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Batting Around A Baseball Change

Thirty years ago, sandlots and ballfields nationwide turned to aluminum bats as a more durable and cheaper alternative to traditional wood bats. But over the years, there has been a growing debate over whether aluminum bats make the game of baseball more dangerous.

In light of this, Massachusetts may soon become the first state to ban aluminum bats in high school play for next season. CBS News Correspondent Jim Acosta reports on the move and author Eric Small offers safety tips.

Responding to line-drive injuries involving aluminum bats at the college and high school levels, Massachusetts has started what may become a baseball revolution, as one sportswriter put it, "firing the shot heard 'round the sporting world." The state will bench all metal bats in high school tournament play later this spring.

"There's no doubt that the ball comes off the aluminum bat faster than off wood," said Amherst College Baseball Coach Bill Thurston. He likes the state's call and claims aluminum bats act much like trampolines.

"If you are struck by a batted ball that's going faster, there is a greater chance for a more severe injury," he said.

Consider the numbers. Between 1991 and 2001, 17 players were killed by batted balls in amateur and pro play. Two were from wooden bats. But eight were from aluminum bats. It's unknown what kind of bat caused the rest.

Aluminum is already out in some Little Leagues games, even though the experts don't see metal bats as much of a risk at this slower moving level.

Aluminum bat makers counter they've redesigned their products in recent years to limit that exit speed to 97 miles per hour, the same as the best wooden bat.

Jim Darby, vice president of bat manufacturer Easton Sports says, "Is that an unsafe product? No. Why? Because it's very similar to wood."

Darby says, "There have been accidents where players have been hit with balls off aluminum bats. And there have been accidents where players have been hit with balls of wooden bats. That's the inherent risk which is part of the game."

High school coach Frank Carey argues there are other statistics to consider.

"The wooden bats will cost upwards of $2,000 per school," he says.

Carey warns that scholastic teams across Massachusetts may have to call it quits if they're forced to switch to wood.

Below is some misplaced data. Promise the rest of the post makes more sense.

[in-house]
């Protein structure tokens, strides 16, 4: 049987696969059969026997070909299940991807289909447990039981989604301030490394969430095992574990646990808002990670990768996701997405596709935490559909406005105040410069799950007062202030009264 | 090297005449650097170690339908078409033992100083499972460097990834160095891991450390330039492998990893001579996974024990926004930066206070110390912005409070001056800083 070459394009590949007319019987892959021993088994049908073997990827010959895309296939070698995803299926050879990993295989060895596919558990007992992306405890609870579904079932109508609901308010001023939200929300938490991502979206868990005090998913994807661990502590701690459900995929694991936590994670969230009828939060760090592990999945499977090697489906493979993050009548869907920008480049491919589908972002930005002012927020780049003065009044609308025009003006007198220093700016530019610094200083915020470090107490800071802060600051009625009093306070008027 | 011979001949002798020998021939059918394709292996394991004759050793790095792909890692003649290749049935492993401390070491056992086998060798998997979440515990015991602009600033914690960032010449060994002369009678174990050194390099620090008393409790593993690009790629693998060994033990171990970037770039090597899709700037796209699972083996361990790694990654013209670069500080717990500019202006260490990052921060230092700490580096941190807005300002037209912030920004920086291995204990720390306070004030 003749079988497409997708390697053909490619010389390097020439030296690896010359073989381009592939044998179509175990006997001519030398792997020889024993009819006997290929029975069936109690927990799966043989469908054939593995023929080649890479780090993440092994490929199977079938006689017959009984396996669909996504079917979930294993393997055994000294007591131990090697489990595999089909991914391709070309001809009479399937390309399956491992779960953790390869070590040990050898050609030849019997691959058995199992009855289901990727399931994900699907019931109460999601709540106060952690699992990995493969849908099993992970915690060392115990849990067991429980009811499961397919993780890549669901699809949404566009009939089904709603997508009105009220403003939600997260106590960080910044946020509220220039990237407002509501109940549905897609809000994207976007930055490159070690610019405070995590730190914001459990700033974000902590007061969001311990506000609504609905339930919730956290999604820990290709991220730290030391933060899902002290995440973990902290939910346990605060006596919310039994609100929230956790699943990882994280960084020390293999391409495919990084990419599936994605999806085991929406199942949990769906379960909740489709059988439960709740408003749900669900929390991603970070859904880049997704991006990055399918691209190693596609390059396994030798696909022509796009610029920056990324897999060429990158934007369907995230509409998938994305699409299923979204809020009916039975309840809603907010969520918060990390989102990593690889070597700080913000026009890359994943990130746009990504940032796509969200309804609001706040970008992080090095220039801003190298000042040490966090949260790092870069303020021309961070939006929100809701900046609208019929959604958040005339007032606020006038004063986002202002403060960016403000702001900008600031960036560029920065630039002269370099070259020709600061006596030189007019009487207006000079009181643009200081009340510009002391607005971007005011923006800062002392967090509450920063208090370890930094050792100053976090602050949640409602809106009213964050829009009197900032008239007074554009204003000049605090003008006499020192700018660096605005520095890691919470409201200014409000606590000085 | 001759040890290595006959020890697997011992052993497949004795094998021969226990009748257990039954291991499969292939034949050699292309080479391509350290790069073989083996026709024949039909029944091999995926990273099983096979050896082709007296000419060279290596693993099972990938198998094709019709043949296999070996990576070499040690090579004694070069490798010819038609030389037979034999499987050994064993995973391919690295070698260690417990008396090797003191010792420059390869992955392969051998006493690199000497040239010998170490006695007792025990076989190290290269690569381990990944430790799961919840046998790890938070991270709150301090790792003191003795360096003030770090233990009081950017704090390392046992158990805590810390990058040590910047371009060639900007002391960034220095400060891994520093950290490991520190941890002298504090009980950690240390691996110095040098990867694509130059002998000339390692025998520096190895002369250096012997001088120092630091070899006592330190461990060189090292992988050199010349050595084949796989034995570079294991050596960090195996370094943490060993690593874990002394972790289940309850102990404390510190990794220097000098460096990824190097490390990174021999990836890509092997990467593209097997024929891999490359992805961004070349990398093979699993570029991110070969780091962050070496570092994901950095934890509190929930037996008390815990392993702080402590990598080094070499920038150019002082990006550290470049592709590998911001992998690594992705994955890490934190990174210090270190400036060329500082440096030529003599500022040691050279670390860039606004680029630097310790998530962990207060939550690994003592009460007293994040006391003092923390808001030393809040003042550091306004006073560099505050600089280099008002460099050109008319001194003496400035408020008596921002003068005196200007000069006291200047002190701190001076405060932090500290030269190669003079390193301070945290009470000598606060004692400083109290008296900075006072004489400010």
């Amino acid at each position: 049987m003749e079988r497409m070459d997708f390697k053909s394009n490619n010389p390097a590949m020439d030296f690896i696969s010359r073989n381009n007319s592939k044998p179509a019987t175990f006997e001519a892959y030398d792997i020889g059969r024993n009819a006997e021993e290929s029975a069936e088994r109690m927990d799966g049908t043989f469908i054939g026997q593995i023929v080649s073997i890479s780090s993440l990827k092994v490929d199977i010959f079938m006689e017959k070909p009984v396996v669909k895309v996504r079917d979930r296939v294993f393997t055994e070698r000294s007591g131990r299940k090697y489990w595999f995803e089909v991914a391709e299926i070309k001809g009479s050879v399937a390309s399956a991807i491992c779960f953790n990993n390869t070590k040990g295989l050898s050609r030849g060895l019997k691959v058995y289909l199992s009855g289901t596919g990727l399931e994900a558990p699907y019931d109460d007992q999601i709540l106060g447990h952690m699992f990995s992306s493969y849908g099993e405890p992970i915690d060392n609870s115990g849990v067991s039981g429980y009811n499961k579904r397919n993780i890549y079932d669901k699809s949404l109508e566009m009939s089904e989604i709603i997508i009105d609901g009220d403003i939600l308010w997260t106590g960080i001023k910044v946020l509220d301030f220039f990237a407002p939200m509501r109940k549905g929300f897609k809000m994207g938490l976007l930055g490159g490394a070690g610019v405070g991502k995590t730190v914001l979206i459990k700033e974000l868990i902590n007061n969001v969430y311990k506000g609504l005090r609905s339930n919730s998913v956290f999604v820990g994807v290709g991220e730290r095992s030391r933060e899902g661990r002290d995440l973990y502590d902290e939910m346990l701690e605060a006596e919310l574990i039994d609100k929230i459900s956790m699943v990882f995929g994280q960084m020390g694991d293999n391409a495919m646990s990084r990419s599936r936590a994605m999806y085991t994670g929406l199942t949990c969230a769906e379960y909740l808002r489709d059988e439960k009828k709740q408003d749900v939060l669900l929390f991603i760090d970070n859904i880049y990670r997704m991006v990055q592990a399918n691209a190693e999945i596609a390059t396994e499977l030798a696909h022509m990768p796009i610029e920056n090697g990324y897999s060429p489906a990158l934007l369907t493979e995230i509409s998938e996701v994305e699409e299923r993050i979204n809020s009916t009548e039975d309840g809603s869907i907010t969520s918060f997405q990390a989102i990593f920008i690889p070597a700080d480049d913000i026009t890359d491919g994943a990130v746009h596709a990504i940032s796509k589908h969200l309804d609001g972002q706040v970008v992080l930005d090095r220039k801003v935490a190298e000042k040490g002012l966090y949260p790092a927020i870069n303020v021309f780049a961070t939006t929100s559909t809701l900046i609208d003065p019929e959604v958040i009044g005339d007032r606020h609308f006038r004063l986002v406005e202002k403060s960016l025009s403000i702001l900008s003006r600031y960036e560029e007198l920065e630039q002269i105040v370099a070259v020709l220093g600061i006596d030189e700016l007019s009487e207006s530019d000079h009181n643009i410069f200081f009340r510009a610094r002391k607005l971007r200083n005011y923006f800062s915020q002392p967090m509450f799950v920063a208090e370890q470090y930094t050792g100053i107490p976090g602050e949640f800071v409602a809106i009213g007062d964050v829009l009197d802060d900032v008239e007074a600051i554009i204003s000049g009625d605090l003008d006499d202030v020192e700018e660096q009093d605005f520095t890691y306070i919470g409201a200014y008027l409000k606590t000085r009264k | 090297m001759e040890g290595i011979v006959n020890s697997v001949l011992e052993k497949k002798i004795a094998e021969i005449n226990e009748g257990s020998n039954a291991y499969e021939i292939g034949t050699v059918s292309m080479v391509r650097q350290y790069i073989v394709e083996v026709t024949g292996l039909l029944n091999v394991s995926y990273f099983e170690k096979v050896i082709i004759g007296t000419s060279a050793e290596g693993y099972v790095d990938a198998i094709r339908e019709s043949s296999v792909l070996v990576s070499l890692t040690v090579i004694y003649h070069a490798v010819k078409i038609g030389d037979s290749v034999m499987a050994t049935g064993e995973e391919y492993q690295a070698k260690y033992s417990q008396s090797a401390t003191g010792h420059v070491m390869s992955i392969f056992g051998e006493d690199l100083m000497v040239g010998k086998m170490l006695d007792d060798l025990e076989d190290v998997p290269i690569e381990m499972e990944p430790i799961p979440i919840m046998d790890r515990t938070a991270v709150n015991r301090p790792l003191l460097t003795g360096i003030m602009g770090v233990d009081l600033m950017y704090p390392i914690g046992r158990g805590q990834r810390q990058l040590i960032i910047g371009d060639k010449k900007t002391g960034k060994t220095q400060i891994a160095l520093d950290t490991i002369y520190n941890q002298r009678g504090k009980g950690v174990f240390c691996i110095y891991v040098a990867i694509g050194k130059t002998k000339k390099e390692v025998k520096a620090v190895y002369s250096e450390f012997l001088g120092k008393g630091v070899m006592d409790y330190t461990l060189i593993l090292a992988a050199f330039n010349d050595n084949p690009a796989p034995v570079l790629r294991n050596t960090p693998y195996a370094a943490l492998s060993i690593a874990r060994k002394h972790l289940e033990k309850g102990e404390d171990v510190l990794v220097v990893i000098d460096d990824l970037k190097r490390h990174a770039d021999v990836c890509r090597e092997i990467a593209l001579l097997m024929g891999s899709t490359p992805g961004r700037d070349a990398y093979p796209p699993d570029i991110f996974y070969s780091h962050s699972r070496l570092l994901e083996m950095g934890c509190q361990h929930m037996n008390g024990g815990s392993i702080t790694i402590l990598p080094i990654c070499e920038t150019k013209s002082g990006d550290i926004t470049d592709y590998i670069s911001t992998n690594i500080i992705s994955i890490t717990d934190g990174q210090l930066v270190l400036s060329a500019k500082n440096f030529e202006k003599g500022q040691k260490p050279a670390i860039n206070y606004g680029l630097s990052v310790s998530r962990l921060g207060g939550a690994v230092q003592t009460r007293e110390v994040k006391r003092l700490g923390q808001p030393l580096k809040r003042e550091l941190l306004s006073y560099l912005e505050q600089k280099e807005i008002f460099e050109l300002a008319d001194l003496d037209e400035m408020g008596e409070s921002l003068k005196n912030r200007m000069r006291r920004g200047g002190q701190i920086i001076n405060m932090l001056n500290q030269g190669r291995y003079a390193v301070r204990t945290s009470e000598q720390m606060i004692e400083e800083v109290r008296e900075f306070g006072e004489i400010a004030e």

"When my school has cut off funding for substitute teachers, textbooks, things of that nature, you can't justify paying $2,000 for wood," Carey says.

Back at Amhurst College, Thurston also believes the more durable aluminum bats increase the chances of a getting a hit.

Wood bats are far less forgiving. They can break and their so-called sweet spot is smaller, making solid contact more difficult for batters.

"All you have to do is go to a game played with wood and a game played with aluminum and see it is a very different game," Thurston says.

Coach Carey notes people do not ski with wooden skis, "Technology has improved the products of all those sports to make it easier to perform and makes it better for the participant."

But fair or foul, players are having little say in this debate's outcome.

Dr. Eric Small, author of the book, "Kids and Sports" says when it comes to playing sports, safety is a main concern. "If there's a potential danger in using aluminum bat or some product, we have to investigate and make sure it's the safest product it can absolutely be," he says.

Injury rates may be higher during kids' peak growth spurt, he says. "Around 11 or 12, they're much stronger and they're bigger," he says, suggesting they be prevented from using an aluminum bat, which may produce more velocity, at that age. Younger kids probably would not be affected, he says.

Small says the type of bat used has no effect on the most serious ball injury. "What happens when a ball is thrown, it hits the small chest wall in a child," he says. "It can strike the heart in a certain part of the cardiac cycle, leading to arrhythmia and death. And that's really not preventable even with chest protectors."

As in any sport, there is always an inherent danger. But here are some tips he offers parents to make sure their kids have a safe spring sport season:

  • Wear the proper equipment. For soccer or baseball, he says, common injuries come from wearing the wrong footwear.

    "I've seen hundreds of injuries where the shoes or the cleats were too tight or too loose. That will lead to off-balance and tripping and spraining an ankle, causing a growth plate injury," he said.

    Shin guards are very important in lacrosse or field hockey, he adds. "They have to be properly fitted. If they're only halfway up the ankle, they're not protecting the whole part of the shin. Not only does it have to be the right equipment, it has to be properly fitted.

  • Stay hydrated. "Kids have abnormal thirst mechanisms. Once they say they're thirsty they're already dehydrated. So one tip would be to drink eight ounces of fluid or sports drink beyond their thirst level before they start playing," Small suggests.
  • No playing through pain. "One of the adages - no pain, no gain - that's actually a myth. If a child has pain, he shouldn't be playing. That needs to be investigated whether it's a stress fracture, a fracture, or a torn muscle. That's a warning sign that they should not be continuing," he says.

It kids do get injured, he says it important to make sure they have "full strength, range of motion, and balance before they're playing."